Not so long ago, perusing Lanvin at H&M, Zac Posen and Jean Paul Gaultier at Target and C. Ronson at JCPenney would have seemed like the first indicator of a fashion apocalypse, the stuff of Anna Wintour's nightmares. Yet since H&M's 2004 Karl Lagerfeld limited-edition capsule collection launched and sold out within an hour at several locations, a big-name designer's survival is practically contingent on one such street cred collaboration or lower-priced diffusion line. Presumably, mass-market stores such as Kmart, Kohl's and the rest need the designers just as much.
It was only a matter of time before the beauty world caught on.
"It's an oxymoron," says Scott-Vincent Borba, founder of an eponymous skin-care company. "Ten years ago, a high-end fashion line would be killed dead in the luxury market for even considering a capsule collection. Now that's totally changed. In beauty, the same thing has to be true."
Thus, prestige skin-care brands such as Kinerase, Rodial and Borba — formerly found only in top-tier boutiques, in exclusive department stores and on celebrity's vanities — are taking the plunge into a mass-market pool, swimming alongside plebeians like Nivea, Neutrogena and Olay.
Based in Southern California, Kinerase is certainly top-tier. Browsing the shelves at Sephora, one might notice (and lust after) a "Lotion" moisturizer, formulated with the brand's signature plant-based anti-aging ingredient that promotes cell health, Kinetin, for $119 a pop.
"Anti-aging is still the No. 1 growing market in skin care, but we realized that we weren't reaching all consumers," says Jen Smoot, marketing director for parent company Valeant Pharmaceuticals' U.S. cosmeceutical branch. "We talked about a diffusion line like Marc by Marc Jacobs or Simply Vera by Vera Wang, which drew off the style and expertise of these brands, but for the consumer who may aspire to specialty products but isn't willing or able to pay thousands of dollars."
Under the Kinerase umbrella, Valeant first launched dermatology-professional grade products, then its consumer line. Their new mass market collection, dubbed Dr. LeWinn by Kinerase, is scheduled to launch in mid-January at Walgreens and Walmart. (Dr. LeWinn is an Australian celebrity plastic surgeon with a line that's No. 1 Down Under.) "Think of BMW," Smoot says. "They have a 7 Series, 5 Series and 3 Series. The 3 Series still has the prestige and German engineering, but it doesn't have the seat warmers in the back and speaks to a different consumer. We're reaching a new consumer."
Borba is also launching a limited-exclusive, lower-priced capsule called Borba Collection at Walgreens, rolling out Jan. 1. This offshoot will reflect his philosophy that skin care should be approached both topically and internally — Borba is known largely for beauty-enhancing drinks and candy.
"This is a great financial opportunity because I believe that consumers shop everywhere," Borba says. "It's not to take away from the strong equity of Borba. It's to strengthen the core base just like Marc Jacobs or Karl Lagerfeld." The innovator also sees potential for more dedicated consumers: "People can buy the entire Borba Collection armada, instead of saying, 'I can only afford this product this month.'"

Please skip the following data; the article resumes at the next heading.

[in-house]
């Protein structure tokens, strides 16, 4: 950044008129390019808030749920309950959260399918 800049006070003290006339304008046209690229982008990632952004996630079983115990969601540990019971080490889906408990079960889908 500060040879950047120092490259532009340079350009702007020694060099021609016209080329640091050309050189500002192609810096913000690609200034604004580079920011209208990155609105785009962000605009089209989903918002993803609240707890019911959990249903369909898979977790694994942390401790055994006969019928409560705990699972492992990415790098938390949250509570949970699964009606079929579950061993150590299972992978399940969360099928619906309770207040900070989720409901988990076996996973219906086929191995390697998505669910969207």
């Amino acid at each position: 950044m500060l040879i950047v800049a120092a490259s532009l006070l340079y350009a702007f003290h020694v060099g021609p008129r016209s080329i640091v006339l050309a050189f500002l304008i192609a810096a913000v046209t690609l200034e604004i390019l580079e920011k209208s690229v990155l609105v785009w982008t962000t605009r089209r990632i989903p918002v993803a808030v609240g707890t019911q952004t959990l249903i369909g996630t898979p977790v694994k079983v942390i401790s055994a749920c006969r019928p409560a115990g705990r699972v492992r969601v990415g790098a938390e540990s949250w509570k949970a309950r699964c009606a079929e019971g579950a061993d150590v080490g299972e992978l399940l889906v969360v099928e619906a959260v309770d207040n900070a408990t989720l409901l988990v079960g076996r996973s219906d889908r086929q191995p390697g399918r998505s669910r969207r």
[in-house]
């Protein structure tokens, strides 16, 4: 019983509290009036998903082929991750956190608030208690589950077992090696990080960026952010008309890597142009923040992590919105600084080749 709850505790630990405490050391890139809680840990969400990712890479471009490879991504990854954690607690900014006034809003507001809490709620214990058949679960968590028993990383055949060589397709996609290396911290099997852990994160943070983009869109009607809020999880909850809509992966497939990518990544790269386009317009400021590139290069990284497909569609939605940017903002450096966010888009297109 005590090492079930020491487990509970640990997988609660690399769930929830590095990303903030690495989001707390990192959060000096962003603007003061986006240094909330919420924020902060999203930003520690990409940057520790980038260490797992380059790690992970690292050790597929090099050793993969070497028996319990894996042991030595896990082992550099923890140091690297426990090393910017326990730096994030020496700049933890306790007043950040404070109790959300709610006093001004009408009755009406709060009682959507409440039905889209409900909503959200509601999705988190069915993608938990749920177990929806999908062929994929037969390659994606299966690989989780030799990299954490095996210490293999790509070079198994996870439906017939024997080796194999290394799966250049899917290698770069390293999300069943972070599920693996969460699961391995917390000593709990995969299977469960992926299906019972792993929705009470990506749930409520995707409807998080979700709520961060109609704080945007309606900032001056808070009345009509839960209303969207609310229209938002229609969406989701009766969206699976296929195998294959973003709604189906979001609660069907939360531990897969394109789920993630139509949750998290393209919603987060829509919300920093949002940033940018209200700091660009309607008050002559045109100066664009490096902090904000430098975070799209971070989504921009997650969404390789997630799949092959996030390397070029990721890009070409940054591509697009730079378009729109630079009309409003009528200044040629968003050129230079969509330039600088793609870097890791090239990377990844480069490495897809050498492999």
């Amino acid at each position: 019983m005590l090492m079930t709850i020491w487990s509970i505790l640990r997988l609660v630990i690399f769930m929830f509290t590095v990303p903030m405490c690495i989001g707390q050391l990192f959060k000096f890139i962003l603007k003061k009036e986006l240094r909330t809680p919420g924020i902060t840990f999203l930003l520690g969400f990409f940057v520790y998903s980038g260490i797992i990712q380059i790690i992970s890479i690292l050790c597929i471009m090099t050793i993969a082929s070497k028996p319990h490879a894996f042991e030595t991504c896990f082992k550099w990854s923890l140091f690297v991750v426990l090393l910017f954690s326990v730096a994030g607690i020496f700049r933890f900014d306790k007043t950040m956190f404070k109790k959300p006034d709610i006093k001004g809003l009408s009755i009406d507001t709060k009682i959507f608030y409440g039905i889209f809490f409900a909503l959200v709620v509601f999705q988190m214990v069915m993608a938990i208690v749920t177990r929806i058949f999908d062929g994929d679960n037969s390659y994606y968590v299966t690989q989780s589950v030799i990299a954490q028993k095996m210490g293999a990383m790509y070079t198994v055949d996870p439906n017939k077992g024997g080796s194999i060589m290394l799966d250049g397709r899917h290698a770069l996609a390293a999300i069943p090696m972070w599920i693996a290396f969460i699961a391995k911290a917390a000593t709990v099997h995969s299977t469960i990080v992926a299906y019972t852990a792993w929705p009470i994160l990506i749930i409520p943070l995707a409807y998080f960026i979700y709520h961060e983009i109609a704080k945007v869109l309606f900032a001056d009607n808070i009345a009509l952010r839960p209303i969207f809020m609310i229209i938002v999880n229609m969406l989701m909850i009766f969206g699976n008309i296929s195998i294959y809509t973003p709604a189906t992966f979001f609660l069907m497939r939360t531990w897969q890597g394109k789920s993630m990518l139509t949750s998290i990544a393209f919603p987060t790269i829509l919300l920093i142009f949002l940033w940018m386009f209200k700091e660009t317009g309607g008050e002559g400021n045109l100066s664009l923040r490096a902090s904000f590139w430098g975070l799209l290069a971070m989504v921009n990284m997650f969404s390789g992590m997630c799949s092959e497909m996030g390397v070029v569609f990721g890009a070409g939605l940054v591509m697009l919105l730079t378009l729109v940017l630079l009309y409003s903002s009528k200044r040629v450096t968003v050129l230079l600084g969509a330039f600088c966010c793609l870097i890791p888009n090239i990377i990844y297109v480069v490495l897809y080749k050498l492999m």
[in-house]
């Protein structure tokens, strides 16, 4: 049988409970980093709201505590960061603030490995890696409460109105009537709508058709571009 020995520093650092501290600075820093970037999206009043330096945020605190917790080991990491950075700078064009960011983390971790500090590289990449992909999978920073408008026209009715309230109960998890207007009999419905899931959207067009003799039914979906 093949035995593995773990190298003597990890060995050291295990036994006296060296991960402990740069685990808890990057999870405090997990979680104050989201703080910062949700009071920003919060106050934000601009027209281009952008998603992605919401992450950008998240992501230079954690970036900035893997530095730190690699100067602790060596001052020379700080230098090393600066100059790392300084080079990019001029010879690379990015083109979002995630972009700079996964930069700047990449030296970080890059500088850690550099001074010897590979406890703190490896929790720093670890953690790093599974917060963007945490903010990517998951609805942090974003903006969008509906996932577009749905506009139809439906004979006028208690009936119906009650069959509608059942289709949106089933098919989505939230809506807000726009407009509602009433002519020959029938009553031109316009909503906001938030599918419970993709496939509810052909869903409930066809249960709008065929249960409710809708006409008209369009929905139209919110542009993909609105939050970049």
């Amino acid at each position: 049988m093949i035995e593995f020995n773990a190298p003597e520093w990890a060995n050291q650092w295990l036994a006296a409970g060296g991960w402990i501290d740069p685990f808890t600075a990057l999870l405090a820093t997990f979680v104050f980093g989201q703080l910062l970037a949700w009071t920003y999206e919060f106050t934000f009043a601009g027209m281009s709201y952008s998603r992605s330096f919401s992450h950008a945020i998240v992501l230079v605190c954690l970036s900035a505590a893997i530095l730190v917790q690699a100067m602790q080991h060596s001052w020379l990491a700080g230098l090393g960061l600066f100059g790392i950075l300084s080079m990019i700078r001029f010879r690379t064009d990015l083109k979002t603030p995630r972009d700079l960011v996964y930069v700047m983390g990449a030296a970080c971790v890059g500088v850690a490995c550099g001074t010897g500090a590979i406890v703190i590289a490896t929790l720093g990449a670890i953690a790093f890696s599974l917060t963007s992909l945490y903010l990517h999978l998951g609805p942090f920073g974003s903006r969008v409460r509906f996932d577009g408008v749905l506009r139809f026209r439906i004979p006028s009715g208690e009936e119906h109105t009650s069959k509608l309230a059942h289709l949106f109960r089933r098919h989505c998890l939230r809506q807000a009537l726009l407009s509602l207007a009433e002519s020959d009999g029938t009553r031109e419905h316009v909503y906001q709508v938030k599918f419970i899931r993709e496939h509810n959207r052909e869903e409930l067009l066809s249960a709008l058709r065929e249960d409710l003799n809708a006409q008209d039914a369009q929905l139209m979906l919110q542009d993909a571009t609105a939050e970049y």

In London, luxury beauty guru Maria Hatzistefanis of Rodial — a Victoria Beckham favorite that focuses on natural alternatives to plastic surgery — is also creating a capsule collection called NIP+FAB. This one is slated to debut at Target in fall 2011.
"I was inspired by designer collaborations such as Stella McCartney for Gap and Jimmy Choo for H&M and wanted to bring this type of glamour to skin care" on main street, Hatzistefanis says, proving how distinctly the definition of glamour has changed. "I saw a gap in the market for a serious, mass-market range to achieve results quickly without the expense."
Hatzistefanis refers to Target as a "visionary retailer." She's quite right about that. In 1999, years before H&M and Lagerfeld teamed up to create luxury disposable clothing, Target collaborated on collections with Mossimo and architect Michael Graves.
In fashion or home décor, rich textiles and artisan construction can be sacrificed in order to achieve lower prices. But the same kinds of adjustments can't be made with beauty products, as good ingredients are essential. A subpar potion equals a subpar result.
Hatzistefanis and the Kinerase team adopted a similar strategy: Use high-quality ingredients, but less of them.
NIP+FAB's 11 products, which include cellulite reduction and bust enhancement treatments and retail from $9.95 to $17.95, each focus on one key firming or boosting ingredient instead of the usual three to five. Dr. LeWinn by Kinerase's 10 cleansers, moisturizers and daily treatments each combine two cosmeceuticals — for instance, clinical strength Kinetin and wrinkle-fighting SNAP-8 Peptide — instead of eight as in each prestige product. The collection's diffusion moisturizer is priced between $20 and $30, more than $90 less than the high-end version.
Borba says he avoids sacrificing quality by increasing volume and buying ingredients in bulk for his 14 products, which include Skin Balancing Gummi Bears and PMS Skin Rescue ($9.99 to $24.99).
Borba believes that a capsule collection of some sort is a must: "They provide new revolutionary products that complement an existing portfolio. You have to be able to jump, otherwise you can't succeed. You have to adapt. This is the future, and that's why I'm doing it."Copyright © 2015, Los Angeles Times